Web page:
The Circular Economy for a Climate Neutral Europe by 2050

eu climate neutral 2050

In light of recent extreme climate events, such as the recent heat wave that broke heat records in multiple European countries and melted 11 million tonnes of ice in just 24 hours, it is important to revisit how exactly we can combat climate change and neutralize our effects on the environment.

Nearly a year ago, the European Commission announced a long-term strategy to reach the goal of becoming climate neutral by 2050. This goal is, of course, primarily for the purpose of helping the planet regain its equilibrium and mitigating the looming threat of climate-induced disasters, but doing so will also ensure the continuation of a prosperous and sustainable European economy. Thus, it is in the interests of not only the environment, but also every human’s well-being, that European municipalities, individuals, and industries start to make steps towards the 2050 goal of becoming climate neutral.

What is climate neutral?

Becoming climate neutral entails limiting global warming to just 1.5°C compared to pre-industrial levels, via methods such as reducing GHG (Greenhouse Gas) emissions and recapturing the CO2 in the atmosphere. One of the central pillars of the European Commission’s 2050 climate strategy is the employment of the circular economy as a key enabler to achieve these climate goals while meanwhile maintaining the EU’s position as a competitive economy. 

What is the circular economy?

The circular economy is one in which the way that we produce and consume is entirely rethought. The way things work now in our current linear economy is that the resources we need are taken from our earth, made into the products we consume, and wasted thereafter. The circular economy instead loops the waste streams back into the system in the form of new resource inputs, as well as rethinks strategies for prolonging the life and value of the resources and products already in use within the cycle. Thus, the circular economy effectively reduces the amount of new resources needing to be sucked up from the earth, while simultaneously reducing the amount of waste and emissions thrown into it.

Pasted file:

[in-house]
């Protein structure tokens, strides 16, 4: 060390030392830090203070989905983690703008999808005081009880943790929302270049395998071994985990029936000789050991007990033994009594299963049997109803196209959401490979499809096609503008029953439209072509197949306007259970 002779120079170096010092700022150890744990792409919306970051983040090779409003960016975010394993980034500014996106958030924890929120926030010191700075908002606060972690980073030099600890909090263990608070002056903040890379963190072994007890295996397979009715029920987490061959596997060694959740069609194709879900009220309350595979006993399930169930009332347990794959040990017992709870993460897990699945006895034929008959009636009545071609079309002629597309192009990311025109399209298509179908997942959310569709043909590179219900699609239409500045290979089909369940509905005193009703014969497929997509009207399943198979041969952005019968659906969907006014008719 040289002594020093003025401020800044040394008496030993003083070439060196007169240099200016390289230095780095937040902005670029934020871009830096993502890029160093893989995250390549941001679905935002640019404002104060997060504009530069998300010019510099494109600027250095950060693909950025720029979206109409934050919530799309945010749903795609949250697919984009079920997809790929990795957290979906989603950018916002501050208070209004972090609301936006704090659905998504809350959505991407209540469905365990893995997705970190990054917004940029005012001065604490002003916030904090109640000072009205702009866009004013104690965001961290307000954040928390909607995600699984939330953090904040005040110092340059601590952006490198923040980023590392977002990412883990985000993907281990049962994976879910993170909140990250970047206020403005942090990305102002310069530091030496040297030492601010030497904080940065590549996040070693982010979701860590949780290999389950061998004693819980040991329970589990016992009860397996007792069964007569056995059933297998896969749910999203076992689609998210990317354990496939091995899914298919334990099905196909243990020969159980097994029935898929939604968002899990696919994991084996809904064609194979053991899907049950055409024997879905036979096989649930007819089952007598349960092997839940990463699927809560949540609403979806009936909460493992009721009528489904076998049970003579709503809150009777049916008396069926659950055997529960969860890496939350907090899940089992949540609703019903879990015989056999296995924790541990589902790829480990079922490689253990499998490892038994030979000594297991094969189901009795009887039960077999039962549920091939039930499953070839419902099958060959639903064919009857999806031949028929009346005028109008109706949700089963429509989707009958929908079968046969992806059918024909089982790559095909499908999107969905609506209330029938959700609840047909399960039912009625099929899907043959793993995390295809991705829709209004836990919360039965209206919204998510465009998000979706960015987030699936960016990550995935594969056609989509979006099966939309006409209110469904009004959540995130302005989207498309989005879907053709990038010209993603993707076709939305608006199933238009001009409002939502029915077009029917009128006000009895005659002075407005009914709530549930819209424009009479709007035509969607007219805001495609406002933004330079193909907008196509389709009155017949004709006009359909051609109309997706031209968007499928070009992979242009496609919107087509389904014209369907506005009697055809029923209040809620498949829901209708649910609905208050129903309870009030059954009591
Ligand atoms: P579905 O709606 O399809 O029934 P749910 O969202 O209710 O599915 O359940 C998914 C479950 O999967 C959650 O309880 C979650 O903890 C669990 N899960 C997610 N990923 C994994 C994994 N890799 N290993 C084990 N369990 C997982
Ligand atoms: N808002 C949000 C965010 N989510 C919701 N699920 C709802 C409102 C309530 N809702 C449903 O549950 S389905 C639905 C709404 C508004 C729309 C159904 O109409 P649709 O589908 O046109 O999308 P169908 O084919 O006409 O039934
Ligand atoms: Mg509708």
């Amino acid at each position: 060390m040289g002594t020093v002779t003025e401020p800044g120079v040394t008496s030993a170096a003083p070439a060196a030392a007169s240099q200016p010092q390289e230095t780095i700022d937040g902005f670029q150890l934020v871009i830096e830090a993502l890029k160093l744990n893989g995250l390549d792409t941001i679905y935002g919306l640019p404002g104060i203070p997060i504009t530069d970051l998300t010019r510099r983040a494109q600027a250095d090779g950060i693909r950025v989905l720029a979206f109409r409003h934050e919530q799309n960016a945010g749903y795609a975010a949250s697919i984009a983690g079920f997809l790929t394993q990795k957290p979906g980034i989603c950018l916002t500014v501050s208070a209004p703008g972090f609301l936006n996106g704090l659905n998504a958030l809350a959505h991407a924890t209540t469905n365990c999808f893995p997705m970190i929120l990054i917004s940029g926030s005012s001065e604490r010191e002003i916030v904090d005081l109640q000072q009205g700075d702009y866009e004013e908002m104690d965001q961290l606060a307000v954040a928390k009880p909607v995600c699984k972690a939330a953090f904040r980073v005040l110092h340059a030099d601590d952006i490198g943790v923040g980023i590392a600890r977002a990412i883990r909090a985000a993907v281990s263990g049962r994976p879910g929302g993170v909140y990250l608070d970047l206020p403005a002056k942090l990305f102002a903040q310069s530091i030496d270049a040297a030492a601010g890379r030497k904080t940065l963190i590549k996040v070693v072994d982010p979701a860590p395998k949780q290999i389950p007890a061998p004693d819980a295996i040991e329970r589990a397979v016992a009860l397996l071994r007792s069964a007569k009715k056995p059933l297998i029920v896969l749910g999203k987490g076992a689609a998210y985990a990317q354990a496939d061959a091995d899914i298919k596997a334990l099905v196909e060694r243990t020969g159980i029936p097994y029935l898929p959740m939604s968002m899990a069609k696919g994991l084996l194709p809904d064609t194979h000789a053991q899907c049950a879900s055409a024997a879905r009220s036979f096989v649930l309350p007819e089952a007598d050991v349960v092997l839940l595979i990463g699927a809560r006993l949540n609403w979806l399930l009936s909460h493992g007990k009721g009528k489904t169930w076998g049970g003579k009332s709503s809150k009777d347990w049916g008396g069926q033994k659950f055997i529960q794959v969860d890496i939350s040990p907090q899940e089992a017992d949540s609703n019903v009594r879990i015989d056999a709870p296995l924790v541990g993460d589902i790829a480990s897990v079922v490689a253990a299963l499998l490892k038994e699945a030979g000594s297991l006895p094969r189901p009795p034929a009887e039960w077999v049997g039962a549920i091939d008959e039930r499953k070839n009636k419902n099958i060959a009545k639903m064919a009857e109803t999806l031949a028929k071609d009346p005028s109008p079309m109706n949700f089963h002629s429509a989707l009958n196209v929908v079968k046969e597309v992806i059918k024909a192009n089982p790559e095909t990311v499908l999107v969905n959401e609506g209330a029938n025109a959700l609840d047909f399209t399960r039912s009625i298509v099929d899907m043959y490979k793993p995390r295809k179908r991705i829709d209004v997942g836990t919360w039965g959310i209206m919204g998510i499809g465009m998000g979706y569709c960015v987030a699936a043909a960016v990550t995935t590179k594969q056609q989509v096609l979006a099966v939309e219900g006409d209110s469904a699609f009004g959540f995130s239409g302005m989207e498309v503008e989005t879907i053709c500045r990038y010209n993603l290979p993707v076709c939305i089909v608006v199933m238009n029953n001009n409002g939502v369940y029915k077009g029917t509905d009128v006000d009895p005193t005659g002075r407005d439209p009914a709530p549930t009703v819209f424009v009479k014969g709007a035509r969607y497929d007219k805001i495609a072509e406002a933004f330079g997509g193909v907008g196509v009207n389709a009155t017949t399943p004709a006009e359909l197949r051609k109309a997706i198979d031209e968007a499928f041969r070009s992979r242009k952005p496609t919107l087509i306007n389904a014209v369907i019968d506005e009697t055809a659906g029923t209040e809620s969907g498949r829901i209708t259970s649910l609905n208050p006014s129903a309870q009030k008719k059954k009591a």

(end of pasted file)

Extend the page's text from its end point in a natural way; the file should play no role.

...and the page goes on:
So how exactly does the European Commission intend to use the circular economy to go climate neutral? Here are a few key resources that were mentioned in their report which can be manipulated using circular economy principles to create a greener, more sustainable economy.

Biomass

Ever since we came to the realization of the harmfulness of fossil fuels, we have been making significant movement towards clean, renewable energy. While renewable energy comes in many different forms, such as solar or geothermal, one source of this energy that can be captured within a circular economy is biomass. Biomass is organic waste, which can be collected from farms or manufacturing plants in the form of plant waste from crops or wood scraps, or animal droppings from livestock. This waste is then burned and used to heat water, which creates steam that powers generators. Using biomass as an energy source has the power to significantly reduce energy related emissions of large energy-consumptive processes, such as the production of industrial goods.

Biomass is renewable energy, makes europe climate neutral by 2050
Biomass is a form of renewable energy derived from the burning of organic waste.
Image courtesy of Green Mountain Energy

CO2

Carbon dioxide is one of the most notorious greenhouse gasses contributing to global warming, with as much as 414.7 ppm of it reported to be in our atmosphere in May 2019 – which is the second-highest that’s been recorded. Reducing this amount is a two-way effort: we must reduce the amount of CO2 that is released into the atmosphere, and we must also try to recapture the CO2 that is already out there. Carbon capturing technologies can do both.